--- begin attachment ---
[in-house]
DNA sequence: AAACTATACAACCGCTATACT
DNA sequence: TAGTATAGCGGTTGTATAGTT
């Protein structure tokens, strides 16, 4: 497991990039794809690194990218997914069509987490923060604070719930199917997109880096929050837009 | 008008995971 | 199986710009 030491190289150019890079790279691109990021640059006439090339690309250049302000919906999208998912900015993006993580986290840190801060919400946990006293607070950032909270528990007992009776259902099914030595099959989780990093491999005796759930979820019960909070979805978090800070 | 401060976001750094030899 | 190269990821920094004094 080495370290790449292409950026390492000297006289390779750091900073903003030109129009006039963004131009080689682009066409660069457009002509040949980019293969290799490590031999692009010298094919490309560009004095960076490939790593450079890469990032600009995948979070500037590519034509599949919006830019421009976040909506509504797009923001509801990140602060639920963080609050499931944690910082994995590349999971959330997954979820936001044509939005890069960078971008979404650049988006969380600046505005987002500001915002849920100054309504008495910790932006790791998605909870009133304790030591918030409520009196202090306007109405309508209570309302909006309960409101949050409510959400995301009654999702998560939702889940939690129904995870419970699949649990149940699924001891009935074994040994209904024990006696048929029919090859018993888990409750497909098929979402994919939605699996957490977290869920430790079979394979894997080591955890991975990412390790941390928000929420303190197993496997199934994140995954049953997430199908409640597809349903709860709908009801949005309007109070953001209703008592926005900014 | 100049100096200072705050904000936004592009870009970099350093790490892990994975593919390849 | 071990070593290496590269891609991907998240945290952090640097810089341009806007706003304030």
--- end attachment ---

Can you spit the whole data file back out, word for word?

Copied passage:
[in-house]
DNA sequence: AAACTATACAACCGCTATACT
DNA sequence: TAGTATAGCGGTTGTATAGTT
């Protein structure tokens, strides 16, 4: 497991990039794809690194990218997914069509987490923060604070719930199917997109880096929050837009 | 008008995971 | 199986710009 030491190289150019890079790279691109990021640059006439090339690309250049302000919906999208998912900015993006993580986290840190801060919400946990006293607070950032909270528990007992009776259902099914030595099959989780990093491999005796759930979820019960909070979805978090800070 | 401060976001750094030899 | 190269990821920094004094 080495370290790449292409950026390492000297006289390779750091900073903003030109129009006039963004131009080689682009066409660069457009002509040949980019293969290799490590031999692009010298094919490309560009004095960076490939790593450079890469990032600009995948979070500037590519034509599949919006830019421009976040909506509504797009923001509801990140602060639920963080609050499931944690910082994995590349999971959330997954979820936001044509939005890069960078971008979404650049988006969380600046505005987002500001915002849920100054309504008495910790932006790791998605909870009133304790030591918030409520009196202090306007109405309508209570309302909006309960409101949050409510959400995301009654999702998560939702889940939690129904995870419970699949649990149940699924001891009935074994040994209904024990006696048929029919090859018993888990409750497909098929979402994919939605699996957490977290869920430790079979394979894997080591955890991975990412390790941390928000929420303190197993496997199934994140995954049953997430199908409640597809349903709860709908009801949005309007109070953001209703008592926005900014 | 100049100096200072705050904000936004592009870009970099350093790490892990994975593919390849 | 071990070593290496590269891609991907998240945290952090640097810089341009806007706003304030």